Hatem Naguib: Yeah, I think they are. I think it's a really good question, actually. I think customers have evolved from what I would refer to as kind of the classic, we'll put a firewall in and antivirus and a backup as a security strategy to recognizing that they have to be, you know, as sophisticated or one step ahead of the attackers, which means they have to look at multiple threat vectors and ensure that they've got a comprehensive security strategy. 

Hatem Naguib: What that's typically meant for them is to look at technologies that allow them to put security closer to what would be referred to as the edge - and I mean edge not just from an infrastructure perspective, but from the device, the person and the application and where it resides - and to be able to really look at the behavioral aspects of what's happening for each of those elements. So a great example of that is that, you know, we've seen a significant amount of our customers leverage our Sentinel product, which allows for BEC anti-phishing and really looking at behavioral anomalies to determine when account takeovers have occurred and how to remediate against that versus just the classic gateway type of solution, which would look at something coming in, is it good or bad and then stop it. 

Hatem Naguib: Similar types of things within the context of protecting against attacks for applications or attacks against the infrastructure, really building intelligence to understand what's happening and being able to provide both intelligence back to the customers in terms of how to remediate it, but also, you know, delivering that in an automated aspect. I think the one more thing I would just add to that is that data has become significantly more important in terms of what customers are storing and how they're storing it. So whereas before they would have looked at backup as just an element of how do I make sure I'm managing all of the entities in my organization and I've got them in some capability I can restore, now it's become more important to understand, well, what exactly is sitting where. Is my employee data also being backed up? How am I managing the privacy concerns that I've got of my customers?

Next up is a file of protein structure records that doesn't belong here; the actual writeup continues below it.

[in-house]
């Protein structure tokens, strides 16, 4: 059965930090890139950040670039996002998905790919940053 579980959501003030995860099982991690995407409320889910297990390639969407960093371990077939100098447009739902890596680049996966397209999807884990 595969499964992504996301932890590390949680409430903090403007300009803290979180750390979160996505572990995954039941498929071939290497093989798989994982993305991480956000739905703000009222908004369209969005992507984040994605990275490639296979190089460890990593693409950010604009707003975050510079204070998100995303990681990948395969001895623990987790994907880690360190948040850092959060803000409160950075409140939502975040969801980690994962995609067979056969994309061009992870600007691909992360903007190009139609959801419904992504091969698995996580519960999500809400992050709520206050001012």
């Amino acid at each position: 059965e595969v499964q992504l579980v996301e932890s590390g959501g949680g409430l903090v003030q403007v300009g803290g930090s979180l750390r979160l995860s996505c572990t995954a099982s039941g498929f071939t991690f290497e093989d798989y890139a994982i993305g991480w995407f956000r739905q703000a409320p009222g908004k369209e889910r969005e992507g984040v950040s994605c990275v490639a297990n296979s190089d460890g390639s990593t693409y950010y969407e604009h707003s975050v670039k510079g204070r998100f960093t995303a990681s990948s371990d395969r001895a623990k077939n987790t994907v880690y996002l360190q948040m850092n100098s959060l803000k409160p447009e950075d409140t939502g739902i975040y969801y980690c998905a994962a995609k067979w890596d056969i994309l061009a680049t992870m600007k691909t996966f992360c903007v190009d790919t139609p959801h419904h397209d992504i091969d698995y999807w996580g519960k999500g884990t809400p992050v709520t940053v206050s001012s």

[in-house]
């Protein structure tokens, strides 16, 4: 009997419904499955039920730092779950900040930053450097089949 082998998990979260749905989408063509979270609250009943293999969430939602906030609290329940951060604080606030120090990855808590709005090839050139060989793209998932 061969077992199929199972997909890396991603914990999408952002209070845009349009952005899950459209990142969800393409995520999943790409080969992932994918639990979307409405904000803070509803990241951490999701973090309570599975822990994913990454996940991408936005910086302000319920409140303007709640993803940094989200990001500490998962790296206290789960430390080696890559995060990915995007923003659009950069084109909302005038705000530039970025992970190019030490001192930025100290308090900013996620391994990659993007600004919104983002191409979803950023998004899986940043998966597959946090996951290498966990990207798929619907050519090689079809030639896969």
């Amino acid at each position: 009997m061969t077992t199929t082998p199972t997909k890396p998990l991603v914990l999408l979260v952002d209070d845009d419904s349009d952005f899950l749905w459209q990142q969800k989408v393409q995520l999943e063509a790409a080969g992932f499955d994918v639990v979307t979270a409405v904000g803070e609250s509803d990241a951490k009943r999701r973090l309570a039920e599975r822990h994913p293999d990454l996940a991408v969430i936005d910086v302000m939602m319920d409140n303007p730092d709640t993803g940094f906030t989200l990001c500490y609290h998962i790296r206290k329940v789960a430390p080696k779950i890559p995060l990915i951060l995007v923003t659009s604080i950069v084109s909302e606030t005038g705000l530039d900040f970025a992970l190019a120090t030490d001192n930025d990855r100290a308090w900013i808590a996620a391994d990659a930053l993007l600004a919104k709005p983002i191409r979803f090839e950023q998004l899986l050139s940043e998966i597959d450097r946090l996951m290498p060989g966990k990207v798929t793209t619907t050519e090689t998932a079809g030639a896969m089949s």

Dave Bittner: As you look ahead to the next year or so, is it more of the same? Do you think there's going to be additional adjustments that need to be made? Any thoughts on that? 

Hatem Naguib: Well, we're definitely seeing, I think, a broader cross-section of customers engaging more actively in addressing their security concerns. You know, I think, you know, the industrial companies becoming targets - you know, companies that would typically not be considered the most technology sophisticated, so less prone to these types of challenges - have now seen themselves become much more prone. We've seen significant investment in educations-led government, which I think is a very positive sign. 

Hatem Naguib: And I think what we're also seeing on two fronts - one is good cooperation in the industry to help the customers deal with this. I think everybody sees security as an everybody-problem and not just, you know, one individual company is going to be able to address that. So you see the levels of investments we're making, but you also see other companies making substantial investments to ensure that they're providing the best capabilities from a security perspective. 

Dave Bittner: That's Hatem Naguib from Barracuda Networks. There's a lot more to this conversation. If you want to hear more, head on over to CyberWire Pro and sign up for "Interview Selects," where you get access to this and many more extended interviews. And joining me once again is Johannes Ullrich he's the Dean of Research at the SANS Technology Institute and also the host of the ISC Stormcast podcast. Johannes, always great to have you back. I wanted to check in with you today about attackers who are abusing PAM - that is pluggable authentication modules. What can you share with us today?